While some videos are made to document important events and capture memories, music videos have long been an art form that gives audio tracks a visual accompaniment. Some music videos follow the narrative flow of the song, becoming a visual and literal rendering of the music. Other music videos have no correlation to the lyrics of the song and present musical artists with the opportunity to be creative visually as well.
Kanye West’s music video for his song ‘Power’ is a prominent example of an artist using a music video to express himself visually and elaborate on the message of the song. Directed by artist and filmmaker Marco Brambilla, the video holds deeper poetic meaning than I realized at first.
The 1:15 minute video features West in the center of an elaborate moving neoclassical painting. Starting with a close-up shot of his face, the video slowly zooms out to reveal the whole scene of various historical and mythical allusions of power, all moving in extreme slow motion. Despite the video’s simplicity in camera angles, it incorporates lots of elaborate computer generated imagery and, of course, scantily clad women.
Referencing the public reaction to West after he infamously interrupted Taylor Swift at the MTV Video Music Awards in 2009, Bramilla constructed a narrative about West’s transition as a celebrity and paint an epic portrait of power. “In one sense it’s both the rise and fall of a celebrity in a way and that’s one of the things that interested me about working with Kanye,” Brambilla said in an interview with the Wall Street Journal.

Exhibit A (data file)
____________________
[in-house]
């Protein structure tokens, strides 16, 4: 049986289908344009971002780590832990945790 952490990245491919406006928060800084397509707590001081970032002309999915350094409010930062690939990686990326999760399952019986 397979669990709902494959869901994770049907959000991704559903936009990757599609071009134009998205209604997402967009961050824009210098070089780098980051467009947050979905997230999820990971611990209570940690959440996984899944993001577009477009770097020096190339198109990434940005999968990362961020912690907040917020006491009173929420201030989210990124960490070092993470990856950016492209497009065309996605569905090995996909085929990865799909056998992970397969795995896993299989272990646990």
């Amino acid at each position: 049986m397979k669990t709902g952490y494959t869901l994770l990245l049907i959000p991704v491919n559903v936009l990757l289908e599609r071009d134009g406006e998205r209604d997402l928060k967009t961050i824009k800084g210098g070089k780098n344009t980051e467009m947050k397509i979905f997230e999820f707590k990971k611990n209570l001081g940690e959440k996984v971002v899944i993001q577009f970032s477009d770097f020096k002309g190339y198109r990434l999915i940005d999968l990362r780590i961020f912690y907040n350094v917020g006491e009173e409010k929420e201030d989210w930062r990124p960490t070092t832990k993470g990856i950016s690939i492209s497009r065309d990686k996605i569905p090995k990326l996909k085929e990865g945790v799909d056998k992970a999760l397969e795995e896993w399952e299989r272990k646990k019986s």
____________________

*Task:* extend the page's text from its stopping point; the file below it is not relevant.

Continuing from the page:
The overall visuals of the video are intoxicatingly beautiful. The elaborate costuming and the muted tones blew me away. While the symmetry of all the elements contributes to the video being both aesthetically pleasing and poetic, the juxtaposition of the stillness of West and the extremely slow movements subtly add to the commentary about power.
While I was thoroughly impressed with all the symbolism and imagery in the video, I thought the most poetic visual representation of the uncertainty of power is the sword that hangs above West’s head through the whole video, a reference to the Greek legend of the Sword of Damocles. The story is told of a courtier, Damocles, who was given a chance to trade places with the king, Dionysius II of Syracuse, for a day. To illustrate the constant fear that he lives in and the impermanence of power, the king arranges for a sword to be hung by a horsehair above Damocles’ head, threatening to fall and kill him at any time.
Roman orator Cicero wrote in the Tusculan Disputations that the moral of this anecdote was that there could be “nothing happy for the person over whom some fear always looms.” West, in this song about how “no one man should have all that power,” is illustrating very poetically that he lives his life with the fear that all his power could come to an end at any time.
With so many superficial videos with shallow cheesy narratives in the music industry, it was refreshing to experience a video of a successful attempt at dealing with the deep and poetic discussion of celebrity and the nature of power. I believe when a music video becomes more than just visual accompaniment to the song, and instead an extension of the message, it is art.